documentation on the Matrox video card itself. Thus, the Linux Video
and DVD Project (LiViD) was founded. OpenDVD.org spun off of LiViD as a
general resource of information on DVD technology."
The DeCSS code is the result of the kind of reverse engineering not
only necessary to create a Linux player but, according to Pavlovich, legal
under the fair use doctrine provided for under current copyright law.
He says he didn't even know the code was posted on LiViD, but as
founder he took responsibility, which wasn't a burden when he considered
the implications of the court case. There are the same stakes in New York, which is testing the Digital Millennium Copyright Act (DMCA), a precedent that he says poses
a serious threat to not only Linux-related projects but to technology in
"It gives power to a lot of old school companies. They could
basically end all the reverse engineering efforts for interoperability. The DMCA
takes away a lot of the rights for fair use established in the original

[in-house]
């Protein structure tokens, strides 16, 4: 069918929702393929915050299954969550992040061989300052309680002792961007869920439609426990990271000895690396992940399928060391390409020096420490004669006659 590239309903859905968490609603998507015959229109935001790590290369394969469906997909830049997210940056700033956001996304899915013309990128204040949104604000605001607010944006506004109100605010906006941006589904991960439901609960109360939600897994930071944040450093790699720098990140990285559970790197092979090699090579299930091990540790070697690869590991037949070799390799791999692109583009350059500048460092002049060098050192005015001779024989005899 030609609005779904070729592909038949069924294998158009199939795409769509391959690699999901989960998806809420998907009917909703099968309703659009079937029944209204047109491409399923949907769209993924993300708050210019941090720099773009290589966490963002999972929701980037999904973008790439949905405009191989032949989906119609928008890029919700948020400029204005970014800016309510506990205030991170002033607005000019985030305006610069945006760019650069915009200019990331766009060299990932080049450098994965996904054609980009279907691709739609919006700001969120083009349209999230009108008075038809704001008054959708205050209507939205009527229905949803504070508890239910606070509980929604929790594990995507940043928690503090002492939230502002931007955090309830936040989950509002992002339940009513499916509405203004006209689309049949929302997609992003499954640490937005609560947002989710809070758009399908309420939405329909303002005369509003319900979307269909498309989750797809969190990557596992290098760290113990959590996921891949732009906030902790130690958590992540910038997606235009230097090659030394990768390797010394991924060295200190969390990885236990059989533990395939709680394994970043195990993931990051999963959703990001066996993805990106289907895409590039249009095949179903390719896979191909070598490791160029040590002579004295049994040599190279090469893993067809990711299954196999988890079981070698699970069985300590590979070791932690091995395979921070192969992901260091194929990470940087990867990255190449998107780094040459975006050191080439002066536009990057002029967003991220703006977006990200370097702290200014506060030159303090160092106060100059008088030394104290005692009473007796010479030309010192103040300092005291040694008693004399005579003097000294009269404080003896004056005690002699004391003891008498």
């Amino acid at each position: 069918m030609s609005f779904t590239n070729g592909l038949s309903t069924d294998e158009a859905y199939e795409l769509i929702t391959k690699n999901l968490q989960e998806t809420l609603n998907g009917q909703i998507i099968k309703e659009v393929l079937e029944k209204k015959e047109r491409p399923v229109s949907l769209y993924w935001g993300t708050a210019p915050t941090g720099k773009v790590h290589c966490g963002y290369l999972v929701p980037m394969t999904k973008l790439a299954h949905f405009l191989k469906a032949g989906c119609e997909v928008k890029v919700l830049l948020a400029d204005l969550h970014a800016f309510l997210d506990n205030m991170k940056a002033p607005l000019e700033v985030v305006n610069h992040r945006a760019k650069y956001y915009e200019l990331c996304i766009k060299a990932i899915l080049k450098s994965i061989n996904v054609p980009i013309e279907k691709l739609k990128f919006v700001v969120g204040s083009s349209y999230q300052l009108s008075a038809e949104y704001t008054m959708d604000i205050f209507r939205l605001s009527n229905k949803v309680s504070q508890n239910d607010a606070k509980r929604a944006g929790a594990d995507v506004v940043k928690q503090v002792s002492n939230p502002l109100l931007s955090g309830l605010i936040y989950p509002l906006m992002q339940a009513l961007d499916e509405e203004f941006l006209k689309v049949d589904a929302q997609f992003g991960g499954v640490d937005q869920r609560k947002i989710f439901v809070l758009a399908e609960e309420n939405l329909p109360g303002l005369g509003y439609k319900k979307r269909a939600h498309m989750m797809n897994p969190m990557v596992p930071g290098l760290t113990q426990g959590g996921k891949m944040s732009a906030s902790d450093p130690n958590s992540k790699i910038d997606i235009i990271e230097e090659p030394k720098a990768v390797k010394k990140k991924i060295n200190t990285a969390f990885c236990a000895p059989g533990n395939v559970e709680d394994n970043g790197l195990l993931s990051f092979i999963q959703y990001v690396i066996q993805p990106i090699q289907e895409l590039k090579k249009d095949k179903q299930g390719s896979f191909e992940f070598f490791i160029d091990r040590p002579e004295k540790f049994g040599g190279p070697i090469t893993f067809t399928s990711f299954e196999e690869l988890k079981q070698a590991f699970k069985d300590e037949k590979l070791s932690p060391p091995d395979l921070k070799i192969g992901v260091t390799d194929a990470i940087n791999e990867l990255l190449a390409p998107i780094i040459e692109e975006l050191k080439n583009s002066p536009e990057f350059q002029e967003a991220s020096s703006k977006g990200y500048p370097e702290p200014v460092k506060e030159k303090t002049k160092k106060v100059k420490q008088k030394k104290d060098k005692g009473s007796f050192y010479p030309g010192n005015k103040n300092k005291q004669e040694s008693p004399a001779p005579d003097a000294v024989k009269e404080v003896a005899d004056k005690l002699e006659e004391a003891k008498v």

copyright laws. It gives the large companies the right to wield
copyright as a tool to protect monopoly, wield it basically with as much force or
more force than a patent."
And to Pavlovich, interoperability is a most important issue.
"The ability for multiple systems from multiple vendors -- the
Internet wouldn't work if it weren't for everything being open and available. I
think there's a need for people to have closed-source commercial
software, but they need to be compliant with open standards."
New technology often emerges to a clambering of protest before its change, albeit minimized by resistance, is eventually enfolded into the
fleshy folds of society. But this change comes with an army of
America's future, rigged with the idealism of youth and bolstered by science
unrealized by the masses. It will take a lot more than disapproval to
maintain the status quo.
More on Matthew Pavlovich
City of birth: St. Louis
Favorite book: Perl Five Quick Reference Manual
Last movie he saw: Office Space
Favorite movies: Heat, Things To Do in Denver When You're Dead
Video game: Quake Three
Band to code to: Pearl Jam or Pink Floyd
Linux distribution: true blue Debian user
Snack food: tacos
Bock, Crown Royal
Mail Reader: ("Oh, I'm going to burn for this one.") favorite is Pine
but ends up using Netscape Mail more often